In Active Directory our administrators are able to audit password age to see when accounts last had their password changed. Most of our service accounts are set up to not expire passwords because we change them less frequently than we require users to do so. As a result, the administrators are required to run checks to see how old passwords are for these accounts. We've been asked to do the same for our SQL Server logins. How do I do this? Check out the solution for this tip.
If you're on SQL Server 2005 or higher, this is possible. If you're on SQL Server 2000, it's not. SQL Server 2005 was the first version of Microsoft SQL Server which could take the password policy information from the operating system and apply it to the SQL Server-based logins. As a result, it tracks password age and the like so it can expire logins as needed. Since SQL Server 2000 had no such functionality, it didn't include information which could be used to access similar information.
In SQL Server 2005 a built-in function called LOGINPROPERTY() was included which reveals this sort of information. We can use this function with the parameter 'PasswordLastSetTime' to see when the password was last changed for a SQL Server login. To audit all logins, we need to make use of the security catalog view sys.sql_logins.
Here's an example where we audit for any SQL Server logins whose passwords are over 60 days old. Note that the DATEADD function is being used against GETDATE(), a scalar function, instead of against every row.
-- Show all logins where the password is over 60 days old SELECT name, LOGINPROPERTY([name], 'PasswordLastSetTime') AS 'PasswordChanged' FROM sys.sql_logins WHERE LOGINPROPERTY([name], 'PasswordLastSetTime') < DATEADD(dd, -60, GETDATE());
In this query we're reporting the name of the login as well as when the password was last changed. By using the ORDER BY, we could easily sort the query by name or by when the password changed if there are a lot of logins. Now if you're running this against a SQL Server 2008 or higher installation, there are two logins that will show up that you can basically ignore. They are:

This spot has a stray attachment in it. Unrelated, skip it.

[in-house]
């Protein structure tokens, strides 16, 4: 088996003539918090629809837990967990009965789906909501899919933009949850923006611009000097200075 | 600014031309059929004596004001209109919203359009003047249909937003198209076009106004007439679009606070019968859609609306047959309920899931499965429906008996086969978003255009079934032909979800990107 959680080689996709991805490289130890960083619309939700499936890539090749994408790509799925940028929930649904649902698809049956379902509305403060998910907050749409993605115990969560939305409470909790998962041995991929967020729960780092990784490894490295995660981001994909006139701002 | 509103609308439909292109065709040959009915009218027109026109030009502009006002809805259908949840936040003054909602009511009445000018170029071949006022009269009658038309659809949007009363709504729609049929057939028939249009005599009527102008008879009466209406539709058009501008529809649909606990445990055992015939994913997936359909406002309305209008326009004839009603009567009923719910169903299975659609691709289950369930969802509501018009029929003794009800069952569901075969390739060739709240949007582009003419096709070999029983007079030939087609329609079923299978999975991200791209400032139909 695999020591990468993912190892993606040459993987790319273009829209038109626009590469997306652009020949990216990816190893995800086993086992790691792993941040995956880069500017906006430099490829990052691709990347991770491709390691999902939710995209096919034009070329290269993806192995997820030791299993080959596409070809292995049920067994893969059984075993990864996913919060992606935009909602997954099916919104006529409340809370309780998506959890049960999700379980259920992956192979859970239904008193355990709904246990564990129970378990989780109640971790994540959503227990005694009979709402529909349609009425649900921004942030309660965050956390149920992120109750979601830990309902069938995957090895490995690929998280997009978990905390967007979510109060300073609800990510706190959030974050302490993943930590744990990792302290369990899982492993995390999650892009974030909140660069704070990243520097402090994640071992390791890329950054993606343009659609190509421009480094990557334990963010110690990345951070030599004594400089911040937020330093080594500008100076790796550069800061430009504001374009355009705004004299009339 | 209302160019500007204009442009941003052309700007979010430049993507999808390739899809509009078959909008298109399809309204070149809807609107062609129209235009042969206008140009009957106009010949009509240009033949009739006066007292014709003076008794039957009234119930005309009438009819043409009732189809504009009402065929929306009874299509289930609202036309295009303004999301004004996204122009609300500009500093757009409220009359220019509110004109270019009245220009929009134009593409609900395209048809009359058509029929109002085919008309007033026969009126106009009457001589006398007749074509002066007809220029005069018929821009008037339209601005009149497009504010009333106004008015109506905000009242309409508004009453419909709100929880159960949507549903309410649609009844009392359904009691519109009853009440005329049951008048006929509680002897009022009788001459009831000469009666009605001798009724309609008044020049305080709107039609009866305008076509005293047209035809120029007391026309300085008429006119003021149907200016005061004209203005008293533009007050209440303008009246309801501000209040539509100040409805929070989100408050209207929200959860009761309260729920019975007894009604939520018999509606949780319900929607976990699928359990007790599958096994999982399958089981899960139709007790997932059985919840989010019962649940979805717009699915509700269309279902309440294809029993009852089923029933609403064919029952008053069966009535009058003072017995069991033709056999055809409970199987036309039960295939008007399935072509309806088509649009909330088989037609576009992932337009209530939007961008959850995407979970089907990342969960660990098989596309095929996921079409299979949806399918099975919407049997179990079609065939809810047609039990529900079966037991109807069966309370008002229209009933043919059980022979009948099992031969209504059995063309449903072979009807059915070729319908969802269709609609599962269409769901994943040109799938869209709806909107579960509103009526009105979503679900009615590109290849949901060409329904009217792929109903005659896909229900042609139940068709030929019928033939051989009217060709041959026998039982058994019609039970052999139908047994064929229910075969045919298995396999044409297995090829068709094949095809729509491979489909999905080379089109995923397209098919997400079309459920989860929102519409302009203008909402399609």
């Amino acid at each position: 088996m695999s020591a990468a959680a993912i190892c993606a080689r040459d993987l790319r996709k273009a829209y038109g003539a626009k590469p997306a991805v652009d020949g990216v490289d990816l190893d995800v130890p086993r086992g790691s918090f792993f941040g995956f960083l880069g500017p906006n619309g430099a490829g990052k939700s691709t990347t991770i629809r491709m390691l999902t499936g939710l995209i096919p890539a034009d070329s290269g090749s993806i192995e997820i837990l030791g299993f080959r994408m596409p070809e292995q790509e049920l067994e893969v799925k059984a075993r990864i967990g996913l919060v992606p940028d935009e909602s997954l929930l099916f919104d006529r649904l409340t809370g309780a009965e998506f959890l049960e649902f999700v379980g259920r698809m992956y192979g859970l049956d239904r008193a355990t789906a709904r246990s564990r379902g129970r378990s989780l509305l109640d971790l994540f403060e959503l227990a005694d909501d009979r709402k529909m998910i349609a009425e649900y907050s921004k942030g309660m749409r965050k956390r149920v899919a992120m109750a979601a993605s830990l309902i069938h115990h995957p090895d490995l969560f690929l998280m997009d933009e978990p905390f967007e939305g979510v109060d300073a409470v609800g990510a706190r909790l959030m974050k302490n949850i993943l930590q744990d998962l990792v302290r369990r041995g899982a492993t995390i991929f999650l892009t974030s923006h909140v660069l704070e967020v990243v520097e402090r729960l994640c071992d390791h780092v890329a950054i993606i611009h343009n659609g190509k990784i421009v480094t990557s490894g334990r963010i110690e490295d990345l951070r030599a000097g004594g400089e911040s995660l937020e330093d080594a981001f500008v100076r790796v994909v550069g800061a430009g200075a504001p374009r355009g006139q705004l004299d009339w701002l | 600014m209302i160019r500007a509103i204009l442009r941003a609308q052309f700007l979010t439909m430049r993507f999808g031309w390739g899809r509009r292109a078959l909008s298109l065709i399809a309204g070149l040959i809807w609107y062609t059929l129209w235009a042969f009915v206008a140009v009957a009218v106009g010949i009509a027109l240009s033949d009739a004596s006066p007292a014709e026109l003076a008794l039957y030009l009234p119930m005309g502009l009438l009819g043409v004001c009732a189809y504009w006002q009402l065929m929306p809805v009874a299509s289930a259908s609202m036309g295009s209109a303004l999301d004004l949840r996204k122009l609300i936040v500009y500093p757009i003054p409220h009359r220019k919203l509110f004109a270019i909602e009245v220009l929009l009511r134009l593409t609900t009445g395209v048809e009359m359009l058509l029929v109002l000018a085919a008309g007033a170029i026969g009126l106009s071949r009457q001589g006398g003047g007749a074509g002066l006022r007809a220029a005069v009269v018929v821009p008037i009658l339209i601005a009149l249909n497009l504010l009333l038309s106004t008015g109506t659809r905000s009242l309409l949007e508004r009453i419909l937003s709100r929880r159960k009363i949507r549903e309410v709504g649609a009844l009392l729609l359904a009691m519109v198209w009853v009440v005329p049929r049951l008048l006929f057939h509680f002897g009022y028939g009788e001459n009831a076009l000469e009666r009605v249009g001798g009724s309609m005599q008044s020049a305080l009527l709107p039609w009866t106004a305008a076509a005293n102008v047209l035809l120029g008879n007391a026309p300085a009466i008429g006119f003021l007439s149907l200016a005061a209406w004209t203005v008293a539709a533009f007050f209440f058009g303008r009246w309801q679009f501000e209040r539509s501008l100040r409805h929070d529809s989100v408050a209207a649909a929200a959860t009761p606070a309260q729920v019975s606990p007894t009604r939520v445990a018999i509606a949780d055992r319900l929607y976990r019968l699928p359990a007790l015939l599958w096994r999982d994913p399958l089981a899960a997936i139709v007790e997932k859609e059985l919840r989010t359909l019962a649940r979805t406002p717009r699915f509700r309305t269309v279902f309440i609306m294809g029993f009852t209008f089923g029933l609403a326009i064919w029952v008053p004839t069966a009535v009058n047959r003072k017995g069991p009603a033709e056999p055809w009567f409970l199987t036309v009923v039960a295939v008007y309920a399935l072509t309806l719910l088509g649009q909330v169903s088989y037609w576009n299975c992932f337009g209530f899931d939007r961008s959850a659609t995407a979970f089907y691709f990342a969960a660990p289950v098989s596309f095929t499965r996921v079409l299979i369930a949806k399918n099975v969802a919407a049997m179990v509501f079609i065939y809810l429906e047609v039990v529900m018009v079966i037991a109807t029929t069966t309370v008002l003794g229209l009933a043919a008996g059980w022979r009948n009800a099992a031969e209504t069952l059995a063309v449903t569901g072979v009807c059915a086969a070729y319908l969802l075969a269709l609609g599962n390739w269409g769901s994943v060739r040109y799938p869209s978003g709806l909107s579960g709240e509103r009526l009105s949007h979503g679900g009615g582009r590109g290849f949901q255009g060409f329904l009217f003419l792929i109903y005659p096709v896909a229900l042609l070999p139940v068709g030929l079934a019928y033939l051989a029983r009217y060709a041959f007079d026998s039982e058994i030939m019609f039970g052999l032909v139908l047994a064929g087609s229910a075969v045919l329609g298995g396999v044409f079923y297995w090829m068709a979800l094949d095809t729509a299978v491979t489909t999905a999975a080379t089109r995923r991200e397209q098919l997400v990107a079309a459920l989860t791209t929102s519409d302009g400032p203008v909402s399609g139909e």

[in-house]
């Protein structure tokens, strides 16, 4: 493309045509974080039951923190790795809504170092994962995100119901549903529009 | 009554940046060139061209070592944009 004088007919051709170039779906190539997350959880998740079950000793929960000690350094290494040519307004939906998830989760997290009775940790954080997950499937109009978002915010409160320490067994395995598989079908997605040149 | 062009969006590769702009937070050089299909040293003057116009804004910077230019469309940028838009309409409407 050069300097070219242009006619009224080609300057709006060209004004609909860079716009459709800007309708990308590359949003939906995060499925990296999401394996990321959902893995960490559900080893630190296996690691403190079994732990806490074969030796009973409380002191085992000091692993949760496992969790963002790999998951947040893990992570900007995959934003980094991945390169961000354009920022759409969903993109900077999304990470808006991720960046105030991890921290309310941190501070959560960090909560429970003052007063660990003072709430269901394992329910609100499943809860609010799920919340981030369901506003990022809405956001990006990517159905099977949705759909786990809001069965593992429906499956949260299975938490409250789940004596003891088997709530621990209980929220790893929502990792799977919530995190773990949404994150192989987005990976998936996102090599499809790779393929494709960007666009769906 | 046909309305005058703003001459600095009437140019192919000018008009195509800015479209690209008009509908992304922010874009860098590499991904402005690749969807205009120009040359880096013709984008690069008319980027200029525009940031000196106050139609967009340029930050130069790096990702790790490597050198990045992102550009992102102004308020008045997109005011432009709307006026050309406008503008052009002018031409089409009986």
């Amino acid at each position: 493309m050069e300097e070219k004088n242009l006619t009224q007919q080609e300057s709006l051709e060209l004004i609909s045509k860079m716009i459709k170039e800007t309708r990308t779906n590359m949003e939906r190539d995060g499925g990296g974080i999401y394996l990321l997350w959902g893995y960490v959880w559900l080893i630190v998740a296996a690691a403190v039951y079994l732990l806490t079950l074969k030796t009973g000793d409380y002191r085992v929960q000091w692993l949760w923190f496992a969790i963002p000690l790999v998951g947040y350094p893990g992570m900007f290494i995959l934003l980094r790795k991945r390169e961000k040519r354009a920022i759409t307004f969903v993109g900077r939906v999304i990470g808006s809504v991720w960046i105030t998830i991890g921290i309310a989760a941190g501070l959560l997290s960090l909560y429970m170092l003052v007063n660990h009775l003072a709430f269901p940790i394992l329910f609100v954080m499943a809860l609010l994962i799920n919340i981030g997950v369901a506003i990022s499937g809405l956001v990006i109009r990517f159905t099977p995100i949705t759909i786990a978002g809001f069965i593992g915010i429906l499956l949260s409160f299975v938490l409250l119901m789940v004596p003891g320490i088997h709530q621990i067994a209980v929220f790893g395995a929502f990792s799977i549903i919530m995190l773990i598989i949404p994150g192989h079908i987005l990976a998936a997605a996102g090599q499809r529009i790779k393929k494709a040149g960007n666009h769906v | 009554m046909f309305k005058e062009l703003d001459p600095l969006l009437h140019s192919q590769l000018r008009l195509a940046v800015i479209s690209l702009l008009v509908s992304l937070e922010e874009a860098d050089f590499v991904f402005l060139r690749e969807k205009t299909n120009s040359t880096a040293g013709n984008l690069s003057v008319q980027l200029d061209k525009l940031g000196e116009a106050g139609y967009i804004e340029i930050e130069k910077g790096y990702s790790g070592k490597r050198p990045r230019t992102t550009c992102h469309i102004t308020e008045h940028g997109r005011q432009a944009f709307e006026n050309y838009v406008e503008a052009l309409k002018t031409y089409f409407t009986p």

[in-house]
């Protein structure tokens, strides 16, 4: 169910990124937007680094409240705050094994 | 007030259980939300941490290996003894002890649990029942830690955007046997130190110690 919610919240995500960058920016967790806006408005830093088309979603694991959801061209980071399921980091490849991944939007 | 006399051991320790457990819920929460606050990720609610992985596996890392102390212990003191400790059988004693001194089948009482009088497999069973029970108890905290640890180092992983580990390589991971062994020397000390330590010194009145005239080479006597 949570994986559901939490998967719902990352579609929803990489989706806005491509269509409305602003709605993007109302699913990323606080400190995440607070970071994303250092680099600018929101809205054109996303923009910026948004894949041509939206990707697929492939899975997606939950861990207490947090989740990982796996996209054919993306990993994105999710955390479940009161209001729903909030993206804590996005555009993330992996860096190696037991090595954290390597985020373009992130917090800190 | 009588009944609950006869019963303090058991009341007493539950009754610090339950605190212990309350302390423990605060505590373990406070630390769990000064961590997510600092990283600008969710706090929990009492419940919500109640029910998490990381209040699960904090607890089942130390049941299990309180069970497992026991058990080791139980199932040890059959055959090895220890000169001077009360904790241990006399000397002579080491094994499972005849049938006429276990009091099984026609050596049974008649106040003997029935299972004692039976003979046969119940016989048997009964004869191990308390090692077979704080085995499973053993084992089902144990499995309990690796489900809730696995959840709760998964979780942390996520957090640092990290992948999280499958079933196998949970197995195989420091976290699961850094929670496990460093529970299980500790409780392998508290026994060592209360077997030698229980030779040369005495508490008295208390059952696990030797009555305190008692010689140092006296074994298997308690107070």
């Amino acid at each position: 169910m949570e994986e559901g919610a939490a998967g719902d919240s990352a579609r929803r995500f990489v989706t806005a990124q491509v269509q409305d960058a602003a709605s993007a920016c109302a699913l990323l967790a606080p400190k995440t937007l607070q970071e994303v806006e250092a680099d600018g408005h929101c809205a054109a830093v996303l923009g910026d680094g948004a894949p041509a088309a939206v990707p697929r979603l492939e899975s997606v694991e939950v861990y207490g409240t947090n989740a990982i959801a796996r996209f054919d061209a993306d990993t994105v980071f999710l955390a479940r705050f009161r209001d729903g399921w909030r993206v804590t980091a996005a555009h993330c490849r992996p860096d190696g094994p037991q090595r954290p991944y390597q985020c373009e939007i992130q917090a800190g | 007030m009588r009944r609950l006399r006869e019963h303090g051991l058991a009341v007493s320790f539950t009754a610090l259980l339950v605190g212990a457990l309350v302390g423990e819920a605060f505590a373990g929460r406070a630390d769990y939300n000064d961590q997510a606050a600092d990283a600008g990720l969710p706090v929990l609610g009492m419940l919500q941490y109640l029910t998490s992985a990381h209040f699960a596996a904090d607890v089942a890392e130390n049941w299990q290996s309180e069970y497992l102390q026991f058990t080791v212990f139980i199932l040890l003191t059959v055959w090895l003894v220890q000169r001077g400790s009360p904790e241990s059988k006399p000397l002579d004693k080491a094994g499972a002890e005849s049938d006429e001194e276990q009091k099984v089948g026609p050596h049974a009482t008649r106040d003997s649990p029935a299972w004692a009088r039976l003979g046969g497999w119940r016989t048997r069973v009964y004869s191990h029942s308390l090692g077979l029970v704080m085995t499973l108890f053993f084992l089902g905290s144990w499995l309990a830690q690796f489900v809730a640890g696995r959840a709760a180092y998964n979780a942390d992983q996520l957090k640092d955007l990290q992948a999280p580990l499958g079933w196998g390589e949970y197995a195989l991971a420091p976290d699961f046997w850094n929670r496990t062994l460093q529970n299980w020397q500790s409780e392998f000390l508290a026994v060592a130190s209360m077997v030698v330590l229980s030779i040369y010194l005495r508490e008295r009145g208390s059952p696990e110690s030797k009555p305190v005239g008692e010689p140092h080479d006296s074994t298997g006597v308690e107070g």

SQL Server Logins to Disregard
If you'd like, you could build the query where it ignores these type of logins. Here's an example:
-- Show all logins where the password is over 60 days old SELECT name, LOGINPROPERTY([name], 'PasswordLastSetTime') AS 'PasswordChanged' FROM sys.sql_logins WHERE LOGINPROPERTY([name], 'PasswordLastSetTime') < DATEADD(dd, -60, GETDATE()) AND NOT (LEFT([name], 2) = '##' AND RIGHT([name], 2) = '##');
Another situation that I often see is, "Tell me all the logins whose passwords changed in the last day." This is a good bit of information to have and we can use a similar query.
-- Show all logins where the password was changed within the last day SELECT name, LOGINPROPERTY([name], 'PasswordLastSetTime') AS 'PasswordChanged' FROM sys.sql_logins WHERE LOGINPROPERTY([name], 'PasswordLastSetTime') > DATEADD(dd, -1, GETDATE());
- Reviewing the SQL Server password changes is highly recommended on a regular basis or when members of the team transition to other roles or organizations.
- Run this code on some of your SQL Servers and check out how the age of passwords for your SQL Server logins. Then think about how many people have known those passwords since that date. Have any of those people left the organization or changed roles? If so, it might be time to change your passwords.
- If you do not have a password change policy in place at your organization, consider creating one to help protect your logins from misuse. Use the age of these passwords to build the case for regularly changing passwords. In many organizations, it is not a simple task, so be sure to plan appropriately and get all of the needed members of your organization involved.
- Read this tip on other login properties available to you.
- Check out all of the SQL Server Security tips on MSSQLTips.
Last Update: 2011-05-11
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